A Master Among Master Thieves

13 Oct

In the Times Online, there is a piece about plagiarism detection software “proving” that Shakespeare didn’t write The Reign of King Edward III by himself:

What about the tomcat’s meow an’ milk cow’s moo?

What about the tomcat’s meow an’ milk cow’s moo?

The Shakespeare matches came from four scenes, about 40 per cent of the play. The remaining scenes had about 200 matches with works by Kyd, best known for The Spanish Tragedy, a play known to have influenced Shakespeare, indicating that he wrote the other 60 per cent of the play.

This is fascinating to me for a number of reasons. Imagine the nerve of using the kind of tool usually employed to detect lowly student thefts on The Bard himself! What messages are people getting from this? That, alas, Shakespeare was a common thief (et tu, Billy?) and somehow a lesser writer? Or that perhaps we should stop making criminals of students for doing what “the greats” do themselves? Should we instead study the uses of influence along with our students in order to show them how to employ these methods appropriately instead of just banning them outright? Shall we encourage collaboration and imitation as an early and necessary stage in their development as writers?

These issues were explored in the Master Thief series about Bob Dylan and plagiarism.

Here are a few words from Shakespeare himself (I think) on thievery:

Do villany, do, since you protest to do’t,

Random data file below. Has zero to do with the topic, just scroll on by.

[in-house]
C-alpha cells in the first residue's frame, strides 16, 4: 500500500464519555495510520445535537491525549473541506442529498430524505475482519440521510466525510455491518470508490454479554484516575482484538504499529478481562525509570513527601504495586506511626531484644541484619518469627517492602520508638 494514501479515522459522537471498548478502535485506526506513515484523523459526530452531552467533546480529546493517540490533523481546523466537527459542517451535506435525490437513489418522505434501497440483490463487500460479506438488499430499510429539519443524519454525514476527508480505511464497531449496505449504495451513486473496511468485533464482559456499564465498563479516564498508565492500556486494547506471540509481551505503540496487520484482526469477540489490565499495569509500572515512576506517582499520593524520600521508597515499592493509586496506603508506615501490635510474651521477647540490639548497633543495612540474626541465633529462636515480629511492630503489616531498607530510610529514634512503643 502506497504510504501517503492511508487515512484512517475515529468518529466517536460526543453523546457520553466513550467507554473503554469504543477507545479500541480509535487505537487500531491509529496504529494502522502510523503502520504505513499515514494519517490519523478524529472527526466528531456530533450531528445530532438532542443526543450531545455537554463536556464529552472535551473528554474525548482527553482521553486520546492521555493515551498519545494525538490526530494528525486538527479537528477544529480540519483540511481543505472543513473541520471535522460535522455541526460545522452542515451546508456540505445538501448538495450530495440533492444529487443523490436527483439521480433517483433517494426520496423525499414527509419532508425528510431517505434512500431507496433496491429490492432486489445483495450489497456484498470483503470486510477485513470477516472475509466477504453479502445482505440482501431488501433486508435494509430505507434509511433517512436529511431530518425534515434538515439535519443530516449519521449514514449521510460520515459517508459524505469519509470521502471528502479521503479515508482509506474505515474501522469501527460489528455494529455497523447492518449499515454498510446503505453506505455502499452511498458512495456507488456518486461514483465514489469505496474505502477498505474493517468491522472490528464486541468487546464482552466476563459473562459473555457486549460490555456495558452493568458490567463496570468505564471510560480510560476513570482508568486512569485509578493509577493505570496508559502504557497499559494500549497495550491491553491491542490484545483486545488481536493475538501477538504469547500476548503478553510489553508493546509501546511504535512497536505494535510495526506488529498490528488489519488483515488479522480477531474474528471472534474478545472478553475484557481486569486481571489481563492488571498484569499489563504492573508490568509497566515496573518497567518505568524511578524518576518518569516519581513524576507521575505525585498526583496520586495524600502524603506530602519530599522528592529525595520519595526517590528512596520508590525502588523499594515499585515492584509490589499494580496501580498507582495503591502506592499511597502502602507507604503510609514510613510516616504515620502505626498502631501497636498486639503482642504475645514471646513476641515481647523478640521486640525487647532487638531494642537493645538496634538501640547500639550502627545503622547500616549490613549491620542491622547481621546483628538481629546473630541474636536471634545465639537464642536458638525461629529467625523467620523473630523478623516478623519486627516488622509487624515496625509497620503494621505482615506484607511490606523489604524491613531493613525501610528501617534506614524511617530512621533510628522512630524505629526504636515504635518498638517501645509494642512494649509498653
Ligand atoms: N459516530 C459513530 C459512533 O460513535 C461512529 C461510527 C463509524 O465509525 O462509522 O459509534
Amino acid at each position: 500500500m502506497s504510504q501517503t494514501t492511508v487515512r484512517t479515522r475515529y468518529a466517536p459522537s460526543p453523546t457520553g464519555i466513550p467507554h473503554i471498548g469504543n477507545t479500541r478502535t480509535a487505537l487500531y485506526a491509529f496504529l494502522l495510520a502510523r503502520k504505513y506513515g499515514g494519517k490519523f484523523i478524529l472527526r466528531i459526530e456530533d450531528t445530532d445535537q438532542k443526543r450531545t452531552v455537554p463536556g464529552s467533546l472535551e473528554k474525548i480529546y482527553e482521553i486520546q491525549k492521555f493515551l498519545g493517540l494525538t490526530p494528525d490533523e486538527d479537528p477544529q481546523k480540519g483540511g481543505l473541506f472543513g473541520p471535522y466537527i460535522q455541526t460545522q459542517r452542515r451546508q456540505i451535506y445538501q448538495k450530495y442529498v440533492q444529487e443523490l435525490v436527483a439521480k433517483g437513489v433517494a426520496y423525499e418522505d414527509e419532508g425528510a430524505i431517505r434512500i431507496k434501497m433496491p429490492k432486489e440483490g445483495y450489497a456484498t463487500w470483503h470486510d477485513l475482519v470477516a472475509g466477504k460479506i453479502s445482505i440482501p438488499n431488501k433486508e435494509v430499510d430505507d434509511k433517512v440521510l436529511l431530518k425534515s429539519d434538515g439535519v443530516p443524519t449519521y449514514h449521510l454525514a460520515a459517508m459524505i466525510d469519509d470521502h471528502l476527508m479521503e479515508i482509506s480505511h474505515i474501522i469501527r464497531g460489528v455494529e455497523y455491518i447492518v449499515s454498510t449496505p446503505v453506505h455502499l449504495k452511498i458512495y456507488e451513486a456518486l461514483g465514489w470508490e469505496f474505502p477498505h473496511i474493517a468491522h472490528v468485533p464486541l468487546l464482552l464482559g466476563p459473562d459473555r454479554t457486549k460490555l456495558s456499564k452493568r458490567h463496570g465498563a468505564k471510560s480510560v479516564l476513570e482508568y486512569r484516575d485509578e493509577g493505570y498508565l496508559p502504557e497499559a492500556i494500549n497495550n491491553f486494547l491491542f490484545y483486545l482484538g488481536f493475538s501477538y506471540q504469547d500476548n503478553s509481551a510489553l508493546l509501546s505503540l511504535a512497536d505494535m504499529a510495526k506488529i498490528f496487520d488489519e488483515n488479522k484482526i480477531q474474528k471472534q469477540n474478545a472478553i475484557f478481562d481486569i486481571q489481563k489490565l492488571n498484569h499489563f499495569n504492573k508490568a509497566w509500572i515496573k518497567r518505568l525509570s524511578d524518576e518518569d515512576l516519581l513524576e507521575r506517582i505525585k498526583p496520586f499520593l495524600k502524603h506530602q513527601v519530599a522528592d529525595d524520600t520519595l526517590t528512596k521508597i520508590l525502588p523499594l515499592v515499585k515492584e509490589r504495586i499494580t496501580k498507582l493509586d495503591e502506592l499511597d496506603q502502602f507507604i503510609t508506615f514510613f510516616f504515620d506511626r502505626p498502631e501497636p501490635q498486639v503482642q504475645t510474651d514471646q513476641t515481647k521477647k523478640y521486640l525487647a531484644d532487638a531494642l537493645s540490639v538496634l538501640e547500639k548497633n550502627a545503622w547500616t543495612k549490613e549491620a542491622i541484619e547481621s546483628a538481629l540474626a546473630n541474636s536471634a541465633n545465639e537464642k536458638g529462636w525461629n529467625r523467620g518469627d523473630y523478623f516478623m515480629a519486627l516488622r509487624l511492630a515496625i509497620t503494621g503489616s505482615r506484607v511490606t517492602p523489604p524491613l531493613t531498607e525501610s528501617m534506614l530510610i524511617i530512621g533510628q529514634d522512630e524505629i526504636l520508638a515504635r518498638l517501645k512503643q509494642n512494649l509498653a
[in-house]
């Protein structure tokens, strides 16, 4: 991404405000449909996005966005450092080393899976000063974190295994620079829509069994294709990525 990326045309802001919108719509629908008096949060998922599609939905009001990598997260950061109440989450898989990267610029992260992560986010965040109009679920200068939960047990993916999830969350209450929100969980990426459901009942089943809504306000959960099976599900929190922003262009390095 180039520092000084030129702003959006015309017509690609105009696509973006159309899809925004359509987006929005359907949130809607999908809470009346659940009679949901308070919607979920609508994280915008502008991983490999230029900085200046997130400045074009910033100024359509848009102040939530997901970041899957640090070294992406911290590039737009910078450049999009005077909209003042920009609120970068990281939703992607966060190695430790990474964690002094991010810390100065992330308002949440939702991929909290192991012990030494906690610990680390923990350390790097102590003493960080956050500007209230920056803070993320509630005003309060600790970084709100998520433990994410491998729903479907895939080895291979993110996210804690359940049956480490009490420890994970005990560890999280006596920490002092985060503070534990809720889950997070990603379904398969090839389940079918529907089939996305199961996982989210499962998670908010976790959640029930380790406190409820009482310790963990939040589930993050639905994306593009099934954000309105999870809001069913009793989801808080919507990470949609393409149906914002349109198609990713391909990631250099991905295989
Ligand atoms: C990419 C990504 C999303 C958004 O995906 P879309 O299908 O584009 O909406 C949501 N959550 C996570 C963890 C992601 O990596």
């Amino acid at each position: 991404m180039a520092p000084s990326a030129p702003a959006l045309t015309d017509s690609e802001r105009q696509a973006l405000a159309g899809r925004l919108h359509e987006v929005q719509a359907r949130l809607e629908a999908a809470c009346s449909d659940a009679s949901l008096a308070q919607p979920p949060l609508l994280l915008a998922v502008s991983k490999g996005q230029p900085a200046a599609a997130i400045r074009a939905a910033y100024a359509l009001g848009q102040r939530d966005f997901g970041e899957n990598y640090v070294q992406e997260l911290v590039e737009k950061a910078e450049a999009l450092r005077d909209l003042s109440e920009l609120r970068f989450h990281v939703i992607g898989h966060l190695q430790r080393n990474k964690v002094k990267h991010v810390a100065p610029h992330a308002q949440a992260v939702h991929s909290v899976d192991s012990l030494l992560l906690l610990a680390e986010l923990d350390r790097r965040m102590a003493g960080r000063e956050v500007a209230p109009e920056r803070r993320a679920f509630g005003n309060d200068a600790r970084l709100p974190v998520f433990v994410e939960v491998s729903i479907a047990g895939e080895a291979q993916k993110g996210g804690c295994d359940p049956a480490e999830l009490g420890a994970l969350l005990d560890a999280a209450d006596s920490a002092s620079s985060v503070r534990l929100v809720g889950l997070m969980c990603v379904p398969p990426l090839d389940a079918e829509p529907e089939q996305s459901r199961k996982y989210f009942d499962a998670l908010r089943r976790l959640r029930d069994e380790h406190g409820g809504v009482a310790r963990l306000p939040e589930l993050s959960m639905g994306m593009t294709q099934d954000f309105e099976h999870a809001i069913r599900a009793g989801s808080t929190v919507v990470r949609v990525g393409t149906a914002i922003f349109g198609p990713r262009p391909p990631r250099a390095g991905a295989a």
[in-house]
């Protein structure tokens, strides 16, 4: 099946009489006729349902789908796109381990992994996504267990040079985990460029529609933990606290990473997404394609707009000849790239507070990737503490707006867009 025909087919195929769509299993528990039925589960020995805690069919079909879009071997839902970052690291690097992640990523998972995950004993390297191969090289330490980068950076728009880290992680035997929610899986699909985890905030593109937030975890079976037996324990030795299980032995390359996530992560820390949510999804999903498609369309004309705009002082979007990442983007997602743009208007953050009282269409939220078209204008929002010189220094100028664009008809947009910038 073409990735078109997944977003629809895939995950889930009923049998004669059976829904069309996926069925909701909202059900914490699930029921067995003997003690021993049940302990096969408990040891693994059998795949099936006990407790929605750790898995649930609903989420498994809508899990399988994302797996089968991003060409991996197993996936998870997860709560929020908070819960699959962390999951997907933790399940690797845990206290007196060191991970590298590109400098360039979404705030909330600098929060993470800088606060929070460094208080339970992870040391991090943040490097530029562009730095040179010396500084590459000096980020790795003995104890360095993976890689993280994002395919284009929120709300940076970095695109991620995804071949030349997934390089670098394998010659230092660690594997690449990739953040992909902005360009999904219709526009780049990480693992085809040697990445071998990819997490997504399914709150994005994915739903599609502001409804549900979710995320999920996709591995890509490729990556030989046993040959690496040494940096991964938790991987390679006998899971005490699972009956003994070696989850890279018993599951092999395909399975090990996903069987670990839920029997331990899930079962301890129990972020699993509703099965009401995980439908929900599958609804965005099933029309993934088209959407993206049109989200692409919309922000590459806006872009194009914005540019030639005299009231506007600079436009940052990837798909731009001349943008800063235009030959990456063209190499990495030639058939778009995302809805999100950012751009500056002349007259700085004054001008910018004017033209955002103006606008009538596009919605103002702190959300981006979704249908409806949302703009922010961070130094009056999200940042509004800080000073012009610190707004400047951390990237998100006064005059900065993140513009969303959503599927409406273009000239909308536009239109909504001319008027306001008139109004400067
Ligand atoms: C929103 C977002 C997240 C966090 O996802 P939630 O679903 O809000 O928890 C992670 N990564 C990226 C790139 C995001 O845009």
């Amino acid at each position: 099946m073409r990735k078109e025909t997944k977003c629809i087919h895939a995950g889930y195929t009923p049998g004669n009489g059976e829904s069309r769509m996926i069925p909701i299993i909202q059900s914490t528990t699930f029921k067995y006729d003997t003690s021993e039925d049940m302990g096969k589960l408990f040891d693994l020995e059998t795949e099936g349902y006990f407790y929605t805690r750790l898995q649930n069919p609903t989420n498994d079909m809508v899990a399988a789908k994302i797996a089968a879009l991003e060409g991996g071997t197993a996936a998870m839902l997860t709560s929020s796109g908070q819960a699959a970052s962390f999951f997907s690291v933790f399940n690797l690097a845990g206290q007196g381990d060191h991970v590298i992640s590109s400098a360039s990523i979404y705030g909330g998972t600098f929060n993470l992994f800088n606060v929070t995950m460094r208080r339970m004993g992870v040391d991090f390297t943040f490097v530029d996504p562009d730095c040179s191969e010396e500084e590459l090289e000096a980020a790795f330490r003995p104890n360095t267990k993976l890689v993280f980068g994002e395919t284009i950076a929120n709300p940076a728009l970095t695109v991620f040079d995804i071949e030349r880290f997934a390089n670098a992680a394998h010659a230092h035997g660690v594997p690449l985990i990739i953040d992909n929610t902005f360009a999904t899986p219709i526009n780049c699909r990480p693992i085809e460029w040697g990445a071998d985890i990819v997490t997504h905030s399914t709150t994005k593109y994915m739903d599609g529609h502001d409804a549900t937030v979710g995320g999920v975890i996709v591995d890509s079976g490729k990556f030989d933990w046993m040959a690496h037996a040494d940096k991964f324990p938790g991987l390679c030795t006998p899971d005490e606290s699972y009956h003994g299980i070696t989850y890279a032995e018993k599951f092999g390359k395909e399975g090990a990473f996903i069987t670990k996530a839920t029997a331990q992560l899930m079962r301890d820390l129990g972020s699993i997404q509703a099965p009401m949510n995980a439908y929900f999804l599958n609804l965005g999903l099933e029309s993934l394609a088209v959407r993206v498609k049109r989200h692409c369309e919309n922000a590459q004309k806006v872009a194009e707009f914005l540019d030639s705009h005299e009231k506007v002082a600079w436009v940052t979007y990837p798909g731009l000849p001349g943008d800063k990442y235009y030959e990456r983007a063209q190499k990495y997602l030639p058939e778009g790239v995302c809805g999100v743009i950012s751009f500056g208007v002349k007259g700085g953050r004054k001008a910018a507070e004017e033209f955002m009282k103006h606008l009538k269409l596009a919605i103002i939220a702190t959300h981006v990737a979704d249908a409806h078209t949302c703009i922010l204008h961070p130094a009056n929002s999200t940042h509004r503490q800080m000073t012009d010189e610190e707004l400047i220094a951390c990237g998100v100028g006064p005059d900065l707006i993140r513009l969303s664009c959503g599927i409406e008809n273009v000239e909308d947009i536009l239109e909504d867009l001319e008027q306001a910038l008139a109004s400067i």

Like workmen. I’ll example you with thievery.
The sun’s a thief, and with his great attraction
Robs the vast sea: the moon’s an arrant thief,
And her pale fire she snatches from the sun:
The sea’s a thief, whose liquid surge resolves
The moon into salt tears: the earth’s a thief,
That feeds and breeds by a composture stolen
From general excrement: each thing’s a thief:
The laws, your curb and whip, in their rough power
Have uncheque’d theft.    (Timon at IV, iii)

In “My Life in a Stolen Moment,” Dylan said something similar:

I can’t tell you the influences ’cause there’s

too many to mention an’ I might leave one out

An’ that wouldn’t be fair

Woody Guthrie, sure

Big Joe Williams, yeah

It’s easy to remember those names

But what about the faces you can’t find again

What about the curbs an’ corners an’ cut-offs that drop out a sight an’ fall behind

What about the records you hear but one time

What about the coyote’s call an’ the bulldog’s bark

What about the tomcat’s meow an’ milk cow’s moo

An’ the train whistle’s moan

Open up yer eyes an’ ears an’ yer influenced an’ there’s nothing you can do about it

I wonder what the plagiarism detection program would say about that? Read the Times article here.


2 Responses to “A Master Among Master Thieves”

  1. Leigh October 13, 2009 at 10:18 pm #

    Damn, even beat samplers have the integrity (honesty? self-awareness?) to make it an obvious and purposeful nod to the other texts.

  2. the peddler now speaks October 13, 2009 at 10:27 pm #

    Leigh–you mean the beat samplers didn’t invent those sounds? I’m so disillusioned . . .

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